AFI Chair Alan Finney,  is currently attending the 2011 Cannes Film Festival (11 – 22 May) as a producer and member of the Australian film contingent. As an industry insider since the 1960s, as a filmmaker, distributor and exhibitor, Finney has been to Cannes many times before. This year Alan is sending back snapshots, impressions and memories. In this second report, he catches up with some old friends and attends a forum debating the merits of Video on Demand (VOD) versus a traditional windows approach to distribution. You can catch the previous Cannes Report here or read on for the latest…

My favourite memory of Cannes is probably the launch of Muriel’s Wedding and The Adventures of Priscilla, Queen of the Desert, back in 1994, and it was the exposure they got here, followed by terrific screenings back home that really kicked off their success.

Now there are so many Australians here which is terrific – producers, distributors and government film body representatives and a lot of “veteran friends” who still come to the festival to stay in touch with the worldwide industry. And of course, there are icons such as David Stratton and Margaret Pomeranz who are stars in their own right. It was also great to bump into Anthony LaPaglia in the street as we hadn’t worked together since Brilliant Lies, directed by the late and great Richard Franklin and based on the David Williamson play.

The place for Aussies to congregate is naturally at the Screen Australia office, perched high up and with great views of Cannes. Screen Australia CEO Ruth Harley and her team are most hospitable, and as well as being a spot to catch up with friends and business contacts, there are many functions to which filmmakers from other countries are invited and the communication opportunities are most beneficial. What also pleased me was the number of young Australian filmmakers who I met in this office, most at the Festival for the first time. Some of them are here with short film experience, while others are attending, just with plans to make features and using the experience to sound out possible opportunities and strategies.

Overall there’s a really positive attitude to our home-grown product, and this is appropriate and necessary if we are to continue encouraging and supporting our filmmakers, both established and those preparing to get into the rough and tumble world of getting projects up onto the big or small screen.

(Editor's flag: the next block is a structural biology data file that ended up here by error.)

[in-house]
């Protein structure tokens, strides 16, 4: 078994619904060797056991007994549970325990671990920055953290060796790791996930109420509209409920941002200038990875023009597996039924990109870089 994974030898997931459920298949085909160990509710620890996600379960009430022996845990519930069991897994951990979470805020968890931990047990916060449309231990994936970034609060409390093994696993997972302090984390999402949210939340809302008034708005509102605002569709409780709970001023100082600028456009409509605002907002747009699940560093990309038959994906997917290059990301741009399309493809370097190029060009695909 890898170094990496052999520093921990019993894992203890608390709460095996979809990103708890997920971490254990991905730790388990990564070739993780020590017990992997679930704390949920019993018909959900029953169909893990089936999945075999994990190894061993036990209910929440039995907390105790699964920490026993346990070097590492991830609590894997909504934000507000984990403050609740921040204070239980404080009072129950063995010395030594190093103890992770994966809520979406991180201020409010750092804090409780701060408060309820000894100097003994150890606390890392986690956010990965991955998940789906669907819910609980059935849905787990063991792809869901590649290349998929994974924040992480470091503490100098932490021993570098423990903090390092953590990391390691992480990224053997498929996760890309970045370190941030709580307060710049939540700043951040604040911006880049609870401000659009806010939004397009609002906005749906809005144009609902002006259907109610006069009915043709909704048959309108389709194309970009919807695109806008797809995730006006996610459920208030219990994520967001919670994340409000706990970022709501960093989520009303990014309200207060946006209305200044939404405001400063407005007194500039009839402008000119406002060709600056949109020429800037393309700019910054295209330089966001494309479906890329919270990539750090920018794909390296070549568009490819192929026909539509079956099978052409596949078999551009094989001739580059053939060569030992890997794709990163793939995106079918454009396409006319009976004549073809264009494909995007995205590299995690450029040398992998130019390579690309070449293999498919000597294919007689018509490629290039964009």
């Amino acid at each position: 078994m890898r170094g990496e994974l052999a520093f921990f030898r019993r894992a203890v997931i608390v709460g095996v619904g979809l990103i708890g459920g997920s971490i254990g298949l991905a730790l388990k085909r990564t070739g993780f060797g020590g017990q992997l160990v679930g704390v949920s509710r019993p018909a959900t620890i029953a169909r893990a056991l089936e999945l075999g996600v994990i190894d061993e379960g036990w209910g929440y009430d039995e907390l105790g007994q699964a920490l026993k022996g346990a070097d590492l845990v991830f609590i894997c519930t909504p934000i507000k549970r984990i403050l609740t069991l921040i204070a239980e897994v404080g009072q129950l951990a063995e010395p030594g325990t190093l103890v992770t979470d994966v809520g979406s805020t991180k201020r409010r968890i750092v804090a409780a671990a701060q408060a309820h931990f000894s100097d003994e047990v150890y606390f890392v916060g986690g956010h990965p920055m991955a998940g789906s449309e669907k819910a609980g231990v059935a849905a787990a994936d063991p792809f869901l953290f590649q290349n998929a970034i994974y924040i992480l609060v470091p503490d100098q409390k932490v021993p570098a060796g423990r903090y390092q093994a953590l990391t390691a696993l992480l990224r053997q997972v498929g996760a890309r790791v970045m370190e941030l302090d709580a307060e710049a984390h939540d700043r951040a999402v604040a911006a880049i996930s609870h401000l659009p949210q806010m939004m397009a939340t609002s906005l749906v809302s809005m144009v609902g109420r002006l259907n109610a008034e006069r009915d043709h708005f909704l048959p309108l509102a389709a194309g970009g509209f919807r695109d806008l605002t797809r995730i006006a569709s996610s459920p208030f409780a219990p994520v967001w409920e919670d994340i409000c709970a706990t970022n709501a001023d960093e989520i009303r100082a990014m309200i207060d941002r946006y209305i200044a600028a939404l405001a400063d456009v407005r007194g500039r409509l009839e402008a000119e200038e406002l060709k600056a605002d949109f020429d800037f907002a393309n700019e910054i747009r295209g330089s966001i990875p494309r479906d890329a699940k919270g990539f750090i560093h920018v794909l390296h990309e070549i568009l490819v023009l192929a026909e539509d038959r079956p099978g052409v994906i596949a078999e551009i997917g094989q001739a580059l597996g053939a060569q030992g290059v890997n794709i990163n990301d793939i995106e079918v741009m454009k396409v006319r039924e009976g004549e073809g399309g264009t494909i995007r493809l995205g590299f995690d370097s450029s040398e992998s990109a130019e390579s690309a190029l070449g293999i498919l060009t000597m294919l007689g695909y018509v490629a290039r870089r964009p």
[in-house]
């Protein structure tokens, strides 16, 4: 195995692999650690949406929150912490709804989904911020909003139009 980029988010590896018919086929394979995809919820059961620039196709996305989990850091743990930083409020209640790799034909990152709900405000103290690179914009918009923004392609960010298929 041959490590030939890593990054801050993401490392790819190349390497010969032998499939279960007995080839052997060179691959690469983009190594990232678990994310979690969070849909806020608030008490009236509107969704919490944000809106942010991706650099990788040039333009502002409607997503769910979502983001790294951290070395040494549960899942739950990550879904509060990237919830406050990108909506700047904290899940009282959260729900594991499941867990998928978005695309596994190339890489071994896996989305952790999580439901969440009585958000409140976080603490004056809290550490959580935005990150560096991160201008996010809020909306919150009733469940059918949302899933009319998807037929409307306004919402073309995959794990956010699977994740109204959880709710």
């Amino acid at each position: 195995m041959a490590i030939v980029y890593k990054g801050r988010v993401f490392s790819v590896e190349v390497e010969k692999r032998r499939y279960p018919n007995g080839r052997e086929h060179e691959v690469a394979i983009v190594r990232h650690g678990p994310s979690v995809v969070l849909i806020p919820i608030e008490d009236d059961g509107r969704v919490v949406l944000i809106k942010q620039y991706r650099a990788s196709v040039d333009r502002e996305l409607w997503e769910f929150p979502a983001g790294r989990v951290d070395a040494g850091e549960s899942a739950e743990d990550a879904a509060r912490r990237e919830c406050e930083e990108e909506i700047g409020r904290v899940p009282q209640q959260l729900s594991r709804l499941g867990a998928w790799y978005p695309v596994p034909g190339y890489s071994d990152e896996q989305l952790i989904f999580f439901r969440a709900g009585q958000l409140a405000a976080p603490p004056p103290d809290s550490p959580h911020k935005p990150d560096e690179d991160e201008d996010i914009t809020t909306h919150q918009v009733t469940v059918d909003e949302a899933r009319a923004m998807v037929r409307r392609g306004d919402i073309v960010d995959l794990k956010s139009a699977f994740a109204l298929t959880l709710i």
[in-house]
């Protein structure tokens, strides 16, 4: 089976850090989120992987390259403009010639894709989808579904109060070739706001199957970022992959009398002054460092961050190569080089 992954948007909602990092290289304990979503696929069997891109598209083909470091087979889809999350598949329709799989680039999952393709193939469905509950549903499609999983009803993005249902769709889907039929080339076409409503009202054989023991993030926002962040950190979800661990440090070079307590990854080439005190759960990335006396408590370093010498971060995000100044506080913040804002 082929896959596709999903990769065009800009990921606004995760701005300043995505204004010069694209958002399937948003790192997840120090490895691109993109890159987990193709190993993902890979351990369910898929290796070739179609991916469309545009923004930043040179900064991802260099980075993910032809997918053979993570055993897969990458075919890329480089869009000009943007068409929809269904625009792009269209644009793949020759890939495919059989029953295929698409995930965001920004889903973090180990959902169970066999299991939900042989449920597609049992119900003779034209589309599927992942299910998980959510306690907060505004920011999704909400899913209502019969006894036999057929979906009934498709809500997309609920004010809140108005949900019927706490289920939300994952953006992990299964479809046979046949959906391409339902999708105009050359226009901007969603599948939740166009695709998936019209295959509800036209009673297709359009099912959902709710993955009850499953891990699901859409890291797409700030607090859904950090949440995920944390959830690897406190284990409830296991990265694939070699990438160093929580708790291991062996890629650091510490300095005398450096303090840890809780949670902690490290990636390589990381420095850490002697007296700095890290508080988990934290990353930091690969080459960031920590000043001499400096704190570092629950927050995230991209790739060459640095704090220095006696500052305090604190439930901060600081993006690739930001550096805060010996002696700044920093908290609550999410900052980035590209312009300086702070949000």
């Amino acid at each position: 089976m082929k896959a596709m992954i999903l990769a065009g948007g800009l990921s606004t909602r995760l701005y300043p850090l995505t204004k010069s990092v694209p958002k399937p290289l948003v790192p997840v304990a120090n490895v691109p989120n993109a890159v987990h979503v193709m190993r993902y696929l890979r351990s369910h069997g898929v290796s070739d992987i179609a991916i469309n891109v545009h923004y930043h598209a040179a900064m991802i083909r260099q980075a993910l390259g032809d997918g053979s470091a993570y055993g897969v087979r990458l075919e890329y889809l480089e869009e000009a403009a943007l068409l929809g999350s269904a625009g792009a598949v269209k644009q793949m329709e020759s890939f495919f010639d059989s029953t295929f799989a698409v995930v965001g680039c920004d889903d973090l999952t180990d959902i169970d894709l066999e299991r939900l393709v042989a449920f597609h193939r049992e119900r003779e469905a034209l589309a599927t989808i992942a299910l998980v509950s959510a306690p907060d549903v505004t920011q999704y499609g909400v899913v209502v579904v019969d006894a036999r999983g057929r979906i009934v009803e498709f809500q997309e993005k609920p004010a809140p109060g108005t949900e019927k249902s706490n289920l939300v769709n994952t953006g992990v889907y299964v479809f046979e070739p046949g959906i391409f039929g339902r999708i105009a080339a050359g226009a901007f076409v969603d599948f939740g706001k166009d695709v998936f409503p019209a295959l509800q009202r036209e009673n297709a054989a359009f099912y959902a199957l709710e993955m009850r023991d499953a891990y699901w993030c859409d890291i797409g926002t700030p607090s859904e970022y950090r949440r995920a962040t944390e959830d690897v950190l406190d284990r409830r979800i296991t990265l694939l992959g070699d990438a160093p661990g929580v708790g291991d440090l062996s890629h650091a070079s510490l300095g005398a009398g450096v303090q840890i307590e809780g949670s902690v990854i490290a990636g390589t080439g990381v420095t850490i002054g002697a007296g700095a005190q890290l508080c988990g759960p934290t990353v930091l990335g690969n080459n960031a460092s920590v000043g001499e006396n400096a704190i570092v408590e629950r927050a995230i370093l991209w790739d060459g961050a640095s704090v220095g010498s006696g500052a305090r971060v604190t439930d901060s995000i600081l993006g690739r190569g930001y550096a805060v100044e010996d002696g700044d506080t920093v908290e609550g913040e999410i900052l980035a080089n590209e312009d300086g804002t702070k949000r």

The American Pavillion

The American Pavillion - a place to eat, drink, connect to Wifi and attend industry panels and seminars

There is a really interesting venue called The American Pavillion, and by registering for a not too heavy fee, you can mingle, buy things to eat and drink, use free Wifi and also attend information sessions such as one I did. The subject matter was ‘Indie Film Innovators: Keeping up with the New Thinking in Distribution’ (See participants below*). A wide range of topics were discussed including (naturally) the issue of day and date theatrical and Video on Demand (VOD) release strategies.

The panel were in fact split on this question, some seeing keeping [separate theatrical and DVD] windows as a necessary way to recoup the production investment and value the theatrical publicity which helps VOD and gives the release high profile.

Those in favour of day and date release argue that they have to be where their customers are and that their film should be on as many ‘monetised’ (the new buzzword) channels as possible. They believe that consumers are platform agnostic. They also see the impact of piracy which is encouraged if a film plays in limited locations in its theatrical life. The most sensible view seemed to be that the question of a window approach depends on the movie itself, and that this decision should be on a title by title basis.

A related subject discussed, of course, was social networking and the way it has changed how audiences learn about and become excited about films.

*Indie Film Innovators: Keeping up with New Thinking in Distribution. Participants: Jon Fougner (Facebook), Tim League (Alamo Drafthouse), Shawn Bercuson (PreScreen), David Fenkel (Oscilloscope), Berry Meyerowitz (Phase Four). Moderated by: Scott Macaulay (Editor-in-chief, Filmmaker Magazine).

Below: Alan’s Snapshots from The American Pavillion at Cannes